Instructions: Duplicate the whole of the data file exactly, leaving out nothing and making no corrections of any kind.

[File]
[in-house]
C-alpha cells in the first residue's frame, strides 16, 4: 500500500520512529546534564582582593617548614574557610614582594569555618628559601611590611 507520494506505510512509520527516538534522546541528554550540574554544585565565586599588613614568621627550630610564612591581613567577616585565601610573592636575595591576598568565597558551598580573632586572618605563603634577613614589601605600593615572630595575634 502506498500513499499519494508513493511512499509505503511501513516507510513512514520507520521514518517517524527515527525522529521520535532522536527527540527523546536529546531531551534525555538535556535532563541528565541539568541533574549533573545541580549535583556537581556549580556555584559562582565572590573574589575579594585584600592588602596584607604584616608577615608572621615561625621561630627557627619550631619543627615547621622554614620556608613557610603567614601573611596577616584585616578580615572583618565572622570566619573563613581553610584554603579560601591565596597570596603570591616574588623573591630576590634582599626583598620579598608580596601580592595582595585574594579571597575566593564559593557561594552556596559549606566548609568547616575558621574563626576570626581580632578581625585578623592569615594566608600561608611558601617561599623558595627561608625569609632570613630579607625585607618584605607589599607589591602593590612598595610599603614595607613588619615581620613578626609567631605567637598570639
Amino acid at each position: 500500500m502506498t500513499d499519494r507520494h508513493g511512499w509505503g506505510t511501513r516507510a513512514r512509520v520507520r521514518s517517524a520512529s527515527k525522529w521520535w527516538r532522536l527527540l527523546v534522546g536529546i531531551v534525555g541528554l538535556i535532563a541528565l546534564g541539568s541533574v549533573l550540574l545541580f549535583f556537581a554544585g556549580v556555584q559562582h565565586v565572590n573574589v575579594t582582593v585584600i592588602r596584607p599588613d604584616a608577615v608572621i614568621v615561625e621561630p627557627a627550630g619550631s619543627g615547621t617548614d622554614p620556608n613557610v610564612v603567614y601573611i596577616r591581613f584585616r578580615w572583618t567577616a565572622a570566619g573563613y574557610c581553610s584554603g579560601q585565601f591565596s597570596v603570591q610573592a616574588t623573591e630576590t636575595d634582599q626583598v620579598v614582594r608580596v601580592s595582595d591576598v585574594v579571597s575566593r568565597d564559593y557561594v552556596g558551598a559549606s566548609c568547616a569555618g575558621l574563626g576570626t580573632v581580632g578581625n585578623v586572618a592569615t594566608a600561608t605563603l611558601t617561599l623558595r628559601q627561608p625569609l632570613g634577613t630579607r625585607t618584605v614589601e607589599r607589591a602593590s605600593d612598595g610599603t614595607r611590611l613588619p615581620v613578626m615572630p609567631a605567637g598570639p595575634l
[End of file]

[in-house]
C-alpha cells in the first residue's frame, strides 16, 4: 500500500520512529546534564582582593617548614574557610614582594569555618628559601611590611 507520494506505510512509520527516538534522546541528554550540574554544585565565586599588613614568621627550630610564612591581613567577616585565601610573592636575595591576598568565597558551598580573632586572618605563603634577613614589601605600593615572630595575634 502506498500513499499519494508513493511512499509505503511501513516507510513512514520507520521514518517517524527515527525522529521520535532522536527527540527523546536529546531531551534525555538535556535532563541528565541539568541533574549533573545541580549535583556537581556549580556555584559562582565572590573574589575579594585584600592588602596584607604584616608577615608572621615561625621561630627557627619550631619543627615547621622554614620556608613557610603567614601573611596577616584585616578580615572583618565572622570566619573563613581553610584554603579560601591565596597570596603570591616574588623573591630576590634582599626583598620579598608580596601580592595582595585574594579571597575566593564559593557561594552556596559549606566548609568547616575558621574563626576570626581580632578581625585578623592569615594566608600561608611558601617561599623558595627561608625569609632570613630579607625585607618584605607589599607589591602593590612598595610599603614595607613588619615581620613578626609567631605567637598570639
Amino acid at each position: 500500500m502506498t500513499d499519494r507520494h508513493g511512499w509505503g506505510t511501513r516507510a513512514r512509520v520507520r521514518s517517524a520512529s527515527k525522529w521520535w527516538r532522536l527527540l527523546v534522546g536529546i531531551v534525555g541528554l538535556i535532563a541528565l546534564g541539568s541533574v549533573l550540574l545541580f549535583f556537581a554544585g556549580v556555584q559562582h565565586v565572590n573574589v575579594t582582593v585584600i592588602r596584607p599588613d604584616a608577615v608572621i614568621v615561625e621561630p627557627a627550630g619550631s619543627g615547621t617548614d622554614p620556608n613557610v610564612v603567614y601573611i596577616r591581613f584585616r578580615w572583618t567577616a565572622a570566619g573563613y574557610c581553610s584554603g579560601q585565601f591565596s597570596v603570591q610573592a616574588t623573591e630576590t636575595d634582599q626583598v620579598v614582594r608580596v601580592s595582595d591576598v585574594v579571597s575566593r568565597d564559593y557561594v552556596g558551598a559549606s566548609c568547616a569555618g575558621l574563626g576570626t580573632v581580632g578581625n585578623v586572618a592569615t594566608a600561608t605563603l611558601t617561599l623558595r628559601q627561608p625569609l632570613g634577613t630579607r625585607t618584605v614589601e607589599r607589591a602593590s605600593d612598595g610599603t614595607r611590611l613588619p615581620v613578626m615572630p609567631a605567637g598570639p595575634l